• Professional Development resource/teacher:  One method of intervening in group conflict is to create individual and shared learning opportunities so as to provide shared language and models for engaging conflict.  This is all about building local capacity for engaging current and future conflicts.

A number of years ago we worked with a state system to build capacity in this context.  The state had a very large number of districts and no regional support system.  The model we designed and implemented included three components.

  1. Selected district staff participated in a two-day training, Engaging Challenging Conversation, designed to provide skills for initiating and facilitating challenging interpersonal conversation.  These participants developed both personal skills and skills for supporting the learning of others.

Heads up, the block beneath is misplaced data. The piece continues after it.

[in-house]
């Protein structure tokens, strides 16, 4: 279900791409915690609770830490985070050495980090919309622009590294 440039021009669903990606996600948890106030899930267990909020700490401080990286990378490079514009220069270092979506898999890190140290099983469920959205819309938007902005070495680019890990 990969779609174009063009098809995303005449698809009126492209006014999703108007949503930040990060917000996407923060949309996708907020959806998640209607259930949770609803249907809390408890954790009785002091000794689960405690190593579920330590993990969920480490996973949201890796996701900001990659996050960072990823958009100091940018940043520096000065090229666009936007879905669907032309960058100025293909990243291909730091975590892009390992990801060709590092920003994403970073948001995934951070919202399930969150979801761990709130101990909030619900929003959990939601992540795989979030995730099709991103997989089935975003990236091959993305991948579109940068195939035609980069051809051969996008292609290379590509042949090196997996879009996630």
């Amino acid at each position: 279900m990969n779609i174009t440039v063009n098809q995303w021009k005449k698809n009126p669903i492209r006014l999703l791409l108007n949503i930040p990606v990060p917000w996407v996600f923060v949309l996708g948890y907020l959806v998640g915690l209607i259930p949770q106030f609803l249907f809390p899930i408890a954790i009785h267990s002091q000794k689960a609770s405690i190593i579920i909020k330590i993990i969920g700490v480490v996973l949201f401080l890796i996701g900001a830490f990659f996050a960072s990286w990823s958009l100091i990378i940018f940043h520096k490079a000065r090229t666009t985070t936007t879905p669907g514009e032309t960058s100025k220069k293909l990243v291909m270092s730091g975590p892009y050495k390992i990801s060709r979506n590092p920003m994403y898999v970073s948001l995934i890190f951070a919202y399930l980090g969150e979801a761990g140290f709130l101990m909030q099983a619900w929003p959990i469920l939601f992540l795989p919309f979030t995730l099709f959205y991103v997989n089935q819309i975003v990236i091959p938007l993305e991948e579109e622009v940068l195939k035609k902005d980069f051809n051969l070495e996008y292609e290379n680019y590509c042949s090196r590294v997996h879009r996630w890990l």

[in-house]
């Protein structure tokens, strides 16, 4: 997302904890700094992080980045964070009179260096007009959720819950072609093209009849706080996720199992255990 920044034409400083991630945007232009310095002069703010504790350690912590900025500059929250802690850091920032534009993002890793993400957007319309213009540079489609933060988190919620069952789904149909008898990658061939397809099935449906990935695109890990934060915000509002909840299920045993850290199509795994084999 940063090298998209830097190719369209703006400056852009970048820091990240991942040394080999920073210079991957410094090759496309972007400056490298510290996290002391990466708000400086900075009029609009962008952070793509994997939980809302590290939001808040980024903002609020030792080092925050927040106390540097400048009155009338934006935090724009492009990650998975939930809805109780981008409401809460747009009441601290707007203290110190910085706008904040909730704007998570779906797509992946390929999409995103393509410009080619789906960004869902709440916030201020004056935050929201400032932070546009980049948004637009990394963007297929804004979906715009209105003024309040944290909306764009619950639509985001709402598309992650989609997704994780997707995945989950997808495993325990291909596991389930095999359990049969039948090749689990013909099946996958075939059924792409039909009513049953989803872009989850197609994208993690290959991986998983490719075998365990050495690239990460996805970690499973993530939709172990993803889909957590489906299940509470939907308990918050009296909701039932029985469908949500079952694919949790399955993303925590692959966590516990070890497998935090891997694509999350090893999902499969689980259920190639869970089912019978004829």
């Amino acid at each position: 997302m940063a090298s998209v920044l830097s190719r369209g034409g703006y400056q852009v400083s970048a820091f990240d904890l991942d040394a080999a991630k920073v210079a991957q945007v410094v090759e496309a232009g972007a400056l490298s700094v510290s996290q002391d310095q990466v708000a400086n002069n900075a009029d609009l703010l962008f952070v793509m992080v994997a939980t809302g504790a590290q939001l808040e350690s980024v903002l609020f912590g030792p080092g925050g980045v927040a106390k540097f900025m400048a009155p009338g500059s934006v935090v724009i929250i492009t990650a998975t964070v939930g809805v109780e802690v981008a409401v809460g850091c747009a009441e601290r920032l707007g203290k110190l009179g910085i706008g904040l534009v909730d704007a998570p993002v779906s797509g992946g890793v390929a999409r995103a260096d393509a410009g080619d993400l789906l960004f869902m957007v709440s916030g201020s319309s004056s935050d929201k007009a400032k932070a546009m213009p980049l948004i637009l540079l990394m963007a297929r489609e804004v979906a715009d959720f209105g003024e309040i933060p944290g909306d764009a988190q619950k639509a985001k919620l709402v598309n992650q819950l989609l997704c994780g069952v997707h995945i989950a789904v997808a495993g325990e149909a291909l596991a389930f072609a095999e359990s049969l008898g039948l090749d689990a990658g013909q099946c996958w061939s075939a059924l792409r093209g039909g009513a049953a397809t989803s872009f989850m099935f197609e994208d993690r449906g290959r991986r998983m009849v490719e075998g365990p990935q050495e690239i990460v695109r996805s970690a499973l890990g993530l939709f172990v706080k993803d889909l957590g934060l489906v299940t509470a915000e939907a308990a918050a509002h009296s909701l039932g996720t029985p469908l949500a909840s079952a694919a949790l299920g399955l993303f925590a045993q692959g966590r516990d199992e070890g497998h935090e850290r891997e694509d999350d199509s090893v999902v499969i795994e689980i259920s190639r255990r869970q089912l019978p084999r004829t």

2. Six modules, Essential Skills for Engaging Conflict:  Six Conversations in Support of Effective Collaboration, were designed for sharing this learning with people back in local districts.  Providing specific individuals with a structure for teaching these skills is an example of developing a Tier 2 capacity to teach Tier 1 skills to all staff.  The titles of the modules include:
  • Collaboration and Conflict
  • Starting with Self:  Preparation
  • Listening for Understanding
  • Sharing Your Perspective
  • Exploring Issues to Understand Interests
  • Solutions for Mutual Purpose
  1. A train-the-trainers session to prepare those having taken the initial two-day class to lead this learning in their district. This is in support of creating a Tier 2 capacity.